So, I took my own advice. If you follow me on Instagram, you are well aware by now that I am officially working overnights, and getting used to the new schedule has been nothing short of a struggle. Realizing that I was really craving some sunlight, I planned a semi-last-minute trip to the place known for the one thing I needed: the Sunshine State!

The Florida Keys had popped into my head maybe a year or two ago, when I was craving Bahamian food—namely conch. And before you face palm, YES, I also looked at plane tickets to the Bahamas back then! At the time, I wasn’t able to make any type of trip like that into a reality, found a super awesome Bahamian restaurant in Atlanta (accurately named Conch Heaven), and visions of clear blue waters were replaced with snowy mountains for the time being.

In my pursuit of American wilderness, southern Florida crossed my radar again as a possible road trip destination teeming with nature—not to mention the fact that Dry Tortugas National Park is so incredibly gorgeous that there’s no way it’s actually a real place, but that’s a story for a different day.

Over the next few weeks, I’ll be giving you a more in-depth look at my trip to Florida’s keys and national parks, but first I thought I’d share a more general itinerary of my week!

DAY ONE: Travel Day

For me, this means driving south from Atlanta, GA to Homestead, FL.

FOOD: road snacks—you can pack your own or stop along the way.

LODGING: Long Pine Key Campground at Everglades National Park, my personal favorite out of all my accommodations on this trip!

DAY TWO: Everglades National Park and Overseas Highway


Long Pine Key Campground is about 35 miles from the Flamingo Visitor Center, with lots to see in between. The Pahayokee Overlook and Mahogany Hammock trail are both accessible and great ways to see diverse ecosystems. There are also numerous ponds and launch points for water travel.

The dock is the biggest attraction in Flamingo for those looking for water access, but even if you don’t have a boat, Flamingo is a great place to see manatees and crocodiles!

Heading back toward the park from Long Pine Key Campground, you’ll find Royal Palm. This area is home to the Anhinga Trail and Gumbo Limbo Trail, accessible and filled with alligators!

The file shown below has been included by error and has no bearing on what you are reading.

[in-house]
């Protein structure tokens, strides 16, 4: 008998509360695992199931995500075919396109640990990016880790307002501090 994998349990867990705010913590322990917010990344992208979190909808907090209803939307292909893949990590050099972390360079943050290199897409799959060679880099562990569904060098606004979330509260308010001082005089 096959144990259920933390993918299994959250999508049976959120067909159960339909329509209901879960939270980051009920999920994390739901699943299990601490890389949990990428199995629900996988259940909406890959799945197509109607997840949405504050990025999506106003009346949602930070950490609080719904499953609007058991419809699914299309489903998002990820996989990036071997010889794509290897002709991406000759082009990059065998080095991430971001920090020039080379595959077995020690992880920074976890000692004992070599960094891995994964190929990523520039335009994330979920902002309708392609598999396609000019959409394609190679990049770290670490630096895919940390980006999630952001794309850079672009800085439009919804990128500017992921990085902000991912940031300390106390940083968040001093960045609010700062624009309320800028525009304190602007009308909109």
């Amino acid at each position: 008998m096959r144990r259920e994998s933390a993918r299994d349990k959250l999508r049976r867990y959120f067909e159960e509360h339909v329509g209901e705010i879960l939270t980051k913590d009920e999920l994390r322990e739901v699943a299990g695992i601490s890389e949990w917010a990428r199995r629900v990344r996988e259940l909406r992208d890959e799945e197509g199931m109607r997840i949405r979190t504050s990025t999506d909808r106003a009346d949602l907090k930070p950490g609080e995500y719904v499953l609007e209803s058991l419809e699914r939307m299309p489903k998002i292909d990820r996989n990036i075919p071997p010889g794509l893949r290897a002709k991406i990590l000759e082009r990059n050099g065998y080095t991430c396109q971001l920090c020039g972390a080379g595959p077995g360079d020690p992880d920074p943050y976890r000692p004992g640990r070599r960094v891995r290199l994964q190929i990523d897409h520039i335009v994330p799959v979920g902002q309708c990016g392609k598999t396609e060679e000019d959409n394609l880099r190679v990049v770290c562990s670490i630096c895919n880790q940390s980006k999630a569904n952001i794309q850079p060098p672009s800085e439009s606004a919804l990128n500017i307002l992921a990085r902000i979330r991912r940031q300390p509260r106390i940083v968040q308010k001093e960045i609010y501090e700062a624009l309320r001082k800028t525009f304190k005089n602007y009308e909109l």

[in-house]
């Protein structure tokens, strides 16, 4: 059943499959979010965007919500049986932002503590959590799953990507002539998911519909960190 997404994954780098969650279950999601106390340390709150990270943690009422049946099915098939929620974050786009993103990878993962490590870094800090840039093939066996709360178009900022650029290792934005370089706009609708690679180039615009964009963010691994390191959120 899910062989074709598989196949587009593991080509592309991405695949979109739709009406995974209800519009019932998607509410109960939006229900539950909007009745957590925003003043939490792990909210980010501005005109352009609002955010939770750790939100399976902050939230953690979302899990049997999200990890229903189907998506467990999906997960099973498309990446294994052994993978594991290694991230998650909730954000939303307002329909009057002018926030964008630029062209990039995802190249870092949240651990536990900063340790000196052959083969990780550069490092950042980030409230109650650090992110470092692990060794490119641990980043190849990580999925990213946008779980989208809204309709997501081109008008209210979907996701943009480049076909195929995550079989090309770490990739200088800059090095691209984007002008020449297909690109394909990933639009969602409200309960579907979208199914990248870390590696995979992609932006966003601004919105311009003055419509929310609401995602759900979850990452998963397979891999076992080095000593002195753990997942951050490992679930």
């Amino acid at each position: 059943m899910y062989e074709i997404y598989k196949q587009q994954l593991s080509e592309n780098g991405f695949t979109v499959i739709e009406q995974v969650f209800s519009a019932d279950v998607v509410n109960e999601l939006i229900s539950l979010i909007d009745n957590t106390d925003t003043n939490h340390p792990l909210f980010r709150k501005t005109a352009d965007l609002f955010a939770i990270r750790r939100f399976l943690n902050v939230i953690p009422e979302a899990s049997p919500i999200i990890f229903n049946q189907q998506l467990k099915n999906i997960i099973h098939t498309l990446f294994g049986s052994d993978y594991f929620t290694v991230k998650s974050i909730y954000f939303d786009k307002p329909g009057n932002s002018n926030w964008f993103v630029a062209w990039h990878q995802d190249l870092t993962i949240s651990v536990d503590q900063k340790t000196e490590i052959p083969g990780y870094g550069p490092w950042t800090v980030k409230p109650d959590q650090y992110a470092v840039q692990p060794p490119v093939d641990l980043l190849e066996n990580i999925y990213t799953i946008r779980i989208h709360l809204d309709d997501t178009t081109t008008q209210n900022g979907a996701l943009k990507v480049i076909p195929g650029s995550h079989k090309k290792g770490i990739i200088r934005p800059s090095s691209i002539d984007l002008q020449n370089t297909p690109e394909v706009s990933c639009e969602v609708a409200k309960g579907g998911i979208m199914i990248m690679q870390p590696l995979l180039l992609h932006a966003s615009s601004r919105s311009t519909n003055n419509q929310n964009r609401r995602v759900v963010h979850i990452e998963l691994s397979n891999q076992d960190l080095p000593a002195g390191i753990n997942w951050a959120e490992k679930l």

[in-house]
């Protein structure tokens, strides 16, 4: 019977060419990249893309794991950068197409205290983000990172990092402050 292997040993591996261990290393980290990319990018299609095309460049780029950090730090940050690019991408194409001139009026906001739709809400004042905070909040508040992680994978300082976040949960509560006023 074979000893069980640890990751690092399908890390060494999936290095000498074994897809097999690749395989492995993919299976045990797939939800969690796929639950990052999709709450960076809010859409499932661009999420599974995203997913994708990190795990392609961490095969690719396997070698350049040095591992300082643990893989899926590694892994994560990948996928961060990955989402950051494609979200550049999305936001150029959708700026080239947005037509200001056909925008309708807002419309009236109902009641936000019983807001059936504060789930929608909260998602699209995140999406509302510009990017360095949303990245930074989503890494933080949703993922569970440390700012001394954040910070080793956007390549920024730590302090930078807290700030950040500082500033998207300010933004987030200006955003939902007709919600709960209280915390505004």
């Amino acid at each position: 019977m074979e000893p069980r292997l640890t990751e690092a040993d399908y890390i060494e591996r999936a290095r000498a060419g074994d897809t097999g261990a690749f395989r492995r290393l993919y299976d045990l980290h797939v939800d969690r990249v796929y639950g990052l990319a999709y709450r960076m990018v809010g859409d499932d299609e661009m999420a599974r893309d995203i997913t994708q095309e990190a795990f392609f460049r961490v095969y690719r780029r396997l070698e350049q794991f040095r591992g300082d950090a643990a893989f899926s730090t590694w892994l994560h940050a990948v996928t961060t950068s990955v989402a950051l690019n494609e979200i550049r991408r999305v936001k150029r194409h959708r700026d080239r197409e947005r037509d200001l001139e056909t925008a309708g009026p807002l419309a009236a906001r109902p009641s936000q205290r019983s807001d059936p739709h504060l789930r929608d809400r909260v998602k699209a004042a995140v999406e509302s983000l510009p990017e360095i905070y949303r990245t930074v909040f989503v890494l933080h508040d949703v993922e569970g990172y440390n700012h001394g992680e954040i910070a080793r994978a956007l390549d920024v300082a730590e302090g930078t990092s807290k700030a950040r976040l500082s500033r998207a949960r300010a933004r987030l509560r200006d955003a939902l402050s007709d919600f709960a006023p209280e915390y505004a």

Read the full post about my stop at Everglades National Park here!

FOOD: Robert is Here fruit stand is so much more than a fruit stand! You’ll find sandwiches, milkshakes, and local produce at this popular tourist attraction, and it definitely lives up to the hype!


Take the Overseas Highway south toward Key West! There are plenty of places to stop along the way, including the Wild Bird Rehabilitation Center in Key Largo and The Turtle Hospital in Marathon. Or if you spent all of your time in the Everglades that morning, drive straight to your destination and watch the changes in each key as you go.

FOOD: No Name Pub in Big Pine Key is known for their pizza, as well as their walls covered in dollar bills.

LODGING: Boyd’s Key West Campground on Stock Island

DAY THREE: Key West, Florida

For a beach town, Key West is highly diverse and had something for everyone! History buffs can stop by the Ernest Hemingway Home and Museum or Truman’s Little White House; beach bums can enjoy Smathers beach; for nature lovers, the West Martello Tower or the butterfly conservatory; and if you want to vacation hard, Duval Street is full of pubs and bars.

FOOD: Kermit’s Key Lime Shoppe for chocolate covered key lime pie on a stick! (Beware: they ship all over the United States and you will never stop wanting this….excuse me while I place an order!)